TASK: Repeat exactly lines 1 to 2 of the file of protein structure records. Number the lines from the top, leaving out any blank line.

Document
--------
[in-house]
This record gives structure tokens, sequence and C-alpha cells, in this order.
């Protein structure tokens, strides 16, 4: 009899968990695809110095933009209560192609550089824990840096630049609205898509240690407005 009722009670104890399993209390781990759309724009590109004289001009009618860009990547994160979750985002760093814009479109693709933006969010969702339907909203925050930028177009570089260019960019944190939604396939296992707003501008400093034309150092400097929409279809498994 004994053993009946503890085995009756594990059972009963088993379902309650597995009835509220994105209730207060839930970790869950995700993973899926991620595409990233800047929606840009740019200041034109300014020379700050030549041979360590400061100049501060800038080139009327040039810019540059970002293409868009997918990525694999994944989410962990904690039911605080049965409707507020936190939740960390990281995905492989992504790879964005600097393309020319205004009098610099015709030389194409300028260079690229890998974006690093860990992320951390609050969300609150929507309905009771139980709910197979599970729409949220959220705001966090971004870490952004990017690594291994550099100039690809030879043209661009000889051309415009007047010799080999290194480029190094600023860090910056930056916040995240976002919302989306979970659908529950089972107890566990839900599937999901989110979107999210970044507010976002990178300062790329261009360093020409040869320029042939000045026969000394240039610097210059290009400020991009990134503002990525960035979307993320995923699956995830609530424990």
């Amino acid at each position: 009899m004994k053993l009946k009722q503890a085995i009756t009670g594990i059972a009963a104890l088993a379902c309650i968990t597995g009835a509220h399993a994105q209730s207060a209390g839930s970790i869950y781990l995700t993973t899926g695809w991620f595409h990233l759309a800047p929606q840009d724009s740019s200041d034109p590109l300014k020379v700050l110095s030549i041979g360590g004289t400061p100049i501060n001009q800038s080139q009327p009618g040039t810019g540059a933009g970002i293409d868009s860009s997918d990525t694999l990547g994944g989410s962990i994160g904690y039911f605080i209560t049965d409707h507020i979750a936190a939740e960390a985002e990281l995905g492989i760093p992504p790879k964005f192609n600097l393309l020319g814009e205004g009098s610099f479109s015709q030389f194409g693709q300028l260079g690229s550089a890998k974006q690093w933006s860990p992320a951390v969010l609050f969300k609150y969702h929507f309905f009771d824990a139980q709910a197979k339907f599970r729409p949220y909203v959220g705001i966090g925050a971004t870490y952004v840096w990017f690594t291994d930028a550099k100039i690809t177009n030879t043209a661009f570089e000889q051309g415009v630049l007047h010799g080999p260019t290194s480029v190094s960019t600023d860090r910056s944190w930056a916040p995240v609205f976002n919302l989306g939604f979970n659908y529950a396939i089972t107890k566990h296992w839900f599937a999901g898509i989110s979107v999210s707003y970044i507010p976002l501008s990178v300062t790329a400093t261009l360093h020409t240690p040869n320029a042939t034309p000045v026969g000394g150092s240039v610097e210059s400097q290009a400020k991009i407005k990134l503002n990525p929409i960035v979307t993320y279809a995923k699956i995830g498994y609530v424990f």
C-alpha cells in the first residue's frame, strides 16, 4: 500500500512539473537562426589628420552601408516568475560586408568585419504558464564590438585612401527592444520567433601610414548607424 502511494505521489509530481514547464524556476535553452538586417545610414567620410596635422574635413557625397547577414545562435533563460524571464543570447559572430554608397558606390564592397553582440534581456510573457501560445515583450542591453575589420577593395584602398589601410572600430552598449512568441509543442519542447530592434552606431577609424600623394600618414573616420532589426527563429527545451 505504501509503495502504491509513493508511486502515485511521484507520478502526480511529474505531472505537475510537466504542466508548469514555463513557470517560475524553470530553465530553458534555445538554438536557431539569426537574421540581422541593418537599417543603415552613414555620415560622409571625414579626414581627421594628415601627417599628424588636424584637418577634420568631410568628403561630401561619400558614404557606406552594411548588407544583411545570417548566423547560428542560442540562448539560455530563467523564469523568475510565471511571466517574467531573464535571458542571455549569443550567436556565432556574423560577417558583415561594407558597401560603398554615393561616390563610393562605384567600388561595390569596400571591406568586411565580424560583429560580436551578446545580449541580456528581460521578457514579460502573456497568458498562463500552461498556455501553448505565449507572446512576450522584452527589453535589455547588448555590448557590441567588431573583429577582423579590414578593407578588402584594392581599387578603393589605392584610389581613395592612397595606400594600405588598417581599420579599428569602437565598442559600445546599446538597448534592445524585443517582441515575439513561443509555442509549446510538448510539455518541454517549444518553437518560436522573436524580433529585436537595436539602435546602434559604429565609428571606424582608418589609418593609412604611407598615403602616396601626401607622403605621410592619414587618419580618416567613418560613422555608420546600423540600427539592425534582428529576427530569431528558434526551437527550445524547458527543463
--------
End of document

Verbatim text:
[in-house]
This record gives structure tokens, sequence and C-alpha cells, in this order.